Overview of the Series
In this series of articles, I will be sharing excerpts of case studies on several of my former students (with their permission, of course). Names and other identifying information have been changed, but the material facts — MCAT score, GPA, etc. — are unchanged. The full case studies are published in my book, Pre-Med Success Stories.
I’ll present each case study in three parts — an introduction of the student, followed by an in-depth assessment of the student’s profile and chances for admission to medical school, and then finally I’ll explain what happened to the student once s/he applied.
In this article, I will introduce a student of mine named Louise.
Part One — Getting to Know Louise
The first time Louise came to me, she was at a new point in her life. She had spent three years at a community college and was now finally transferring to a four-year university. Louise also came off as as a blank slate to me — she wanted to become a doctor, but wasn’t set on a particular path to get there. She didn’t have a lot of patient contact nor did she know much about the application process. All she was sure of was that she wanted to become an OB/GYN. Louise also seemed a bit uneasy; she often shrugged and gave me a thin smile, which made me wonder if she was taking medical school as seriously as she should.
She was also academically tough. Her grades were not excellent, but she had been working two part-time jobs to pay for her community college. Now that she was at a university, she told me she wouldn’t work as much. Above all else, she was happy. This was the first time she had a chance to focus solely on her studies — and Louise was not going to mess this up, she said so to me outright. After having so many jobs, this had only strengthened her will to become a doctor. She had realized it was the only profession that would fulfill her desire to help people.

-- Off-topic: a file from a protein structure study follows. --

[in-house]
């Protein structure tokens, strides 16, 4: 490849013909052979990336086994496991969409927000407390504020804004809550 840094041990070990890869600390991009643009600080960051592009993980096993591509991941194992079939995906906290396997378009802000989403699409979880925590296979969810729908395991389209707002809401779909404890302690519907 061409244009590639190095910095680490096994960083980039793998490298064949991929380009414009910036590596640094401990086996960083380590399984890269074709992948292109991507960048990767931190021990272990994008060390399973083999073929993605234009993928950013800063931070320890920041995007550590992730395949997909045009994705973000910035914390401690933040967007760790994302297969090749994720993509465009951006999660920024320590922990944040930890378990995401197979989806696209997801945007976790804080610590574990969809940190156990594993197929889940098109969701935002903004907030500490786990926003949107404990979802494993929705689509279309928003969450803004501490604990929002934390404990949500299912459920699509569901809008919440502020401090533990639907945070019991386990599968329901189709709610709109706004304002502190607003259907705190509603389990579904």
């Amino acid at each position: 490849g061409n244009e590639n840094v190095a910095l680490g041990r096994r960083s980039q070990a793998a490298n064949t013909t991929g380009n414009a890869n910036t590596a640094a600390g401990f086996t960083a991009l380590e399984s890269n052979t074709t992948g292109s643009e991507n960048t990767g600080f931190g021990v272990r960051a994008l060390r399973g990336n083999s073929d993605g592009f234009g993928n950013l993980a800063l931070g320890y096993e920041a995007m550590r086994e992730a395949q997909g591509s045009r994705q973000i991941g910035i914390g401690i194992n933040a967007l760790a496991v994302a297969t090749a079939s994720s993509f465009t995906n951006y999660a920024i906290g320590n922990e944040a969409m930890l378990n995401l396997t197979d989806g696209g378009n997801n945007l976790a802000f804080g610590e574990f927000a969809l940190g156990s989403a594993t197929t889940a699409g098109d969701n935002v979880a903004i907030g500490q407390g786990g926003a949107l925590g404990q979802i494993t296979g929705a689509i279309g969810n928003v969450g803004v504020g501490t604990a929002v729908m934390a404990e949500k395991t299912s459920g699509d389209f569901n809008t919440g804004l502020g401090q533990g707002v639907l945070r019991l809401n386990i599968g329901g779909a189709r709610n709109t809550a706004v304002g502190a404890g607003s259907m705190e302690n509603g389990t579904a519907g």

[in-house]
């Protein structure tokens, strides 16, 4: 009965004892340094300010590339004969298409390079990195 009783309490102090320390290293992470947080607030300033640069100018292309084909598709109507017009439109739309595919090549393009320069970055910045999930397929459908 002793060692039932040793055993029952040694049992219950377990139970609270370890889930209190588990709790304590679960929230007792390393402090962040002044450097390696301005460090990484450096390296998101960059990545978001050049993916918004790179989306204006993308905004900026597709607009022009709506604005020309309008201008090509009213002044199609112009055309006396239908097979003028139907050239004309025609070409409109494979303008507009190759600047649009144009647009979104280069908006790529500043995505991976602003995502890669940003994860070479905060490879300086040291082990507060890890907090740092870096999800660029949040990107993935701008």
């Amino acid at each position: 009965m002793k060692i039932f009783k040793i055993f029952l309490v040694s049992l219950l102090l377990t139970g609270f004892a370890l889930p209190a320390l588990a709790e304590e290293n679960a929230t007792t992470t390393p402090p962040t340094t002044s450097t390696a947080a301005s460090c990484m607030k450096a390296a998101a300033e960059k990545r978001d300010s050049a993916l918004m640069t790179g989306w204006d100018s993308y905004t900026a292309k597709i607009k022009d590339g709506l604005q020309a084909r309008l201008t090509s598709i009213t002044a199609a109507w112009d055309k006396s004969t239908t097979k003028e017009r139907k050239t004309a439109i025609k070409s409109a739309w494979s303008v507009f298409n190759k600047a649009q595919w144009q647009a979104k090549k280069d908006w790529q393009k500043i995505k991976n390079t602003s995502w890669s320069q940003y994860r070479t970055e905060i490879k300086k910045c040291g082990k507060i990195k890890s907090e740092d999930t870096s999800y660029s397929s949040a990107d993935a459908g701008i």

I didn’t find this sufficient though. If she wanted to help people, she could pursue an innumerable number of other career choices. I told Louise to look at some non-clinical work, knowing full well that she wouldn’t change her mind — I just wanted her to redefine her reasoning for becoming a doctor. She came to me a week later, having researched a future career as a doula, but she was uninterested. It didn’t have enough science. She also began a research job to help conduct prenatal screening for chromosomal anomalies which only strengthened her desire to pursue the OB/GYN specialty. Her ultimate goal, she told me, was to diversify the healthcare field and change minds about who should go into science. Given that there are significantly fewer women than men in medicine, Louise wanted to be a doctor that further equalizes the profession — plus, she was passionate about it.
Louise is a 22-year old white female who attended the Moreno Valley College and, when I first spoke to her, the University of California at Riverside. She had a 3.4 GPA and was studying biology; she also received a 24 on her MCAT exam.
Because she had been working during her college education, she had little experience in much else. Instead, now that she was at a university, she promised me that she would:
- Do research with Dr. Vicki Knight on amniocentesis at Loma Linda University Medical Center
- Volunteer in the fall at Riverside County Hospital
- Do biology outreach to middle schools in Corona this fall with a student organization, Science Outreach to Next Generation (SONG)
So far, her file looked very weak — however, much of it could be explained through the large number of hours she devoted to making ends meet. Working two part-time jobs, this was understandable.
Until recently, most of Louise’s hurdles have been economic. She had to explain an “F” she had on her transcript which she received for a biology lab. However, Louise’s grades have improved dramatically since she transferred, and although these previous grades were lackluster, I trusted that this trend would continue. I was more concerned, though, with her campus and community work. Her experiences in this area were mostly blank, but she was enthusiastic to fill it in. I decided to give her time to fulfill her promises — she would check back with me periodically, but until her file was filled with patient contact and community service, she would have a hard time getting into medical school.
One final concern I had was her timidity. She was very passive and I wondered if she would have the mental toughness to pursue medicine. Regardless, this would likely only change with time. I hope that as we worked together, Louise would come out of her shell and assert herself a bit more.
Want to continue reading Louise’s story? You can find more in part two of this six-part series.